Due to DNA testing, in a round about way, we have probably solved the brick wall of our ancestor Lars Monsen who was born in the Bergen area and lived in Kristiansand, Norway. His great-grandson Lauritz (later Lawrence Josiah Munson), my grandfather, came to Brooklyn, NY, with his family when he was six. That story is posted on this page about the Monsens at my family history site.
Lars Monsen had been our brick wall for a long time since it is a common name in the Bergen area although not, we thought, in southern Norway. Well it turns out there really were two men named Lars Monsen in Kristiansand at that time. One was Lars Monsen Suldahl (thus from Suldahl) and ours was Lars Monsen or Mognsen Aastvedt from Eidsvaag (just north of Bergen)
Here is the story. Dad’s Y DNA matched almost 6000 people at 12 markers on the family tree DNA site. So I used the Ysearch site to look for only Bergen area matches. I contacted those two people and heard back from one. Next we both upgraded to 37 markers to see if we still matched. In the meantime our match, Sigmund, posted some queries in the best Norwegian forums for Bergen and Kristiansand areas and the local historian/genealogy experts weighed in and found a likely candidate for our Lars. Sigmund now found us a male line descendant from Lar’s grandad and sent him a Y DNA test kit! [UPDATE: they matched, see http://blog.kittycooper.com/2013/05/its-a-match-lars-monsens-ancestors-are-found/ }
Sometimes testing the Y chromosome can help when you are looking for a missing father, grandfather, or further back as long as you have a tester descended on the male only line. Remember the Y is passed father to son, so any changes are rare and are caused by mutations not recombination. Typically a man would start with a Y 37 STR marker test at Family Tree DNA to see if this avenue is worth pursuing. A STR test gets the most recent changes rather than the haplogroup, thus can suggest a surname. Click here for my article explaining Y testing.
The Y results will not help if no other men from that Y lineage have tested unless you have a theory. In that case you need to test someone else descended on the male only line from the presumed ancestor.
Y testing can be very useful when the unknown parentage occured many generations ago, such that autosomal testing may not be able to solve it.
If your ancestors have been in the USA for some time then a Y 37 STR marker test may find a probable last name. In that case there may be a surname project with other Y testers at Family Tree DNA. I recommend contacting the admins of that project as they can often be a great help in your quest. However if you are from a population group which has only had inherited surnames for two hundred years or less, quite likely you will have no luck. Continue reading →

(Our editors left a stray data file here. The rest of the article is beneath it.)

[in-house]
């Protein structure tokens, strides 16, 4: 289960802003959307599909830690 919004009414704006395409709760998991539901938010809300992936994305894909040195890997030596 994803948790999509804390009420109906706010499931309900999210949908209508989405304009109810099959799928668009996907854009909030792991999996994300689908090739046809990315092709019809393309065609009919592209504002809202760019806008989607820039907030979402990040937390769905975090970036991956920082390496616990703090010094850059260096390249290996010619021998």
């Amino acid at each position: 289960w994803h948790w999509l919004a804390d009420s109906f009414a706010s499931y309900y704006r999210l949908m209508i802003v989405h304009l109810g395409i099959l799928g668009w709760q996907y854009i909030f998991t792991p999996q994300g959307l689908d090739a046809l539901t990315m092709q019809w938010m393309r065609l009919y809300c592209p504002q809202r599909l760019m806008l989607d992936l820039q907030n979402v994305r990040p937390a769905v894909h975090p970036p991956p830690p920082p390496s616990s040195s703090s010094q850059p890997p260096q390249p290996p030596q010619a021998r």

Father’s day is always an occasion for the DNA testing companies to offer discounts on their kits and this year is no different. Give Dad a DNA kit is the message. Why should you? Well his autosomal DNA might find cousins you had lost track of, discover ethnicity you were curious about, or solve an unknown parent mystery. After all, he is one generation closer to your ancestors. I tested my late father long ago and am grateful to have that information. Click here for my evaluations of the different autosomal testing companies.
Dad and I in about 1953 (he was in the Air Force)
Only men have a Y chromosome and there are tests for just the Y. Those tests can give you information about your surname and your deep father line ancestry. Family Tree DNA is the place to test just the Y although both LivingDNA and 23andme will give you a high level Y haplogroup, plus there are tools to determine the haplogroup from an AncestryDNA or MyHeritage test (discussed at the end of this post).
If you know what a Y haplogroup is you can skip this paragraph … The 23rd pair of chromosomes is an XX for a woman and an XY for a man. The problem or benefit is that there is no second Y for that Y to recombine with. Thus unlike the other 22 chromosomes a man’s parents give him, the Y is unchanged from his Dad’s and his Dad’s and his Dad’s and so on, except for mutations. Those little changes accumulate over thousands of years and allow scientists to catalog the Y and trace the migration of mankind around the globe. Each set of Y mutations is assigned to a haplogroup, and subgroup, which can tell you where your ancestors came from thousands of years back. Here is the latest diagram from the
wikipedia article on Y
Y haplogroup world expansion – start at the big Y in Africa (A was the first haplogroup) -image from wikipedia by Maulucioni [CC BY 3.0 (https://creativecommons.org/licenses/by/3.0)]
The new Y tree released this past week by Family Tree DNA has dropped all those horrible long names like R1b1b1a1 and replaced them with the main Y haplogroup followed by the terminal SNP. This had long been suggested as a better nomenclature. The downside is that you have to look at a chart to see how an R-P311 might be related to an R-P312 but it is worth it for the simplification of the name. Although I think we R1b’s are used to being different from the R1a’s and I would prefer that we were R1b-P312
The new Y tree combines the research of Family Tree DNA and the Genographic project. The press release and its highlights are published on Emily Aulicino’s blog:
But what does this mean for us R1b Munsons? Are we Scottish or Germanic? Where did our earliest known paternal line ancestor, Mons Knutson Titland 1665-1725 , who farmed a little north of Bergen, come from? Does our Y DNA tell us? Continue reading →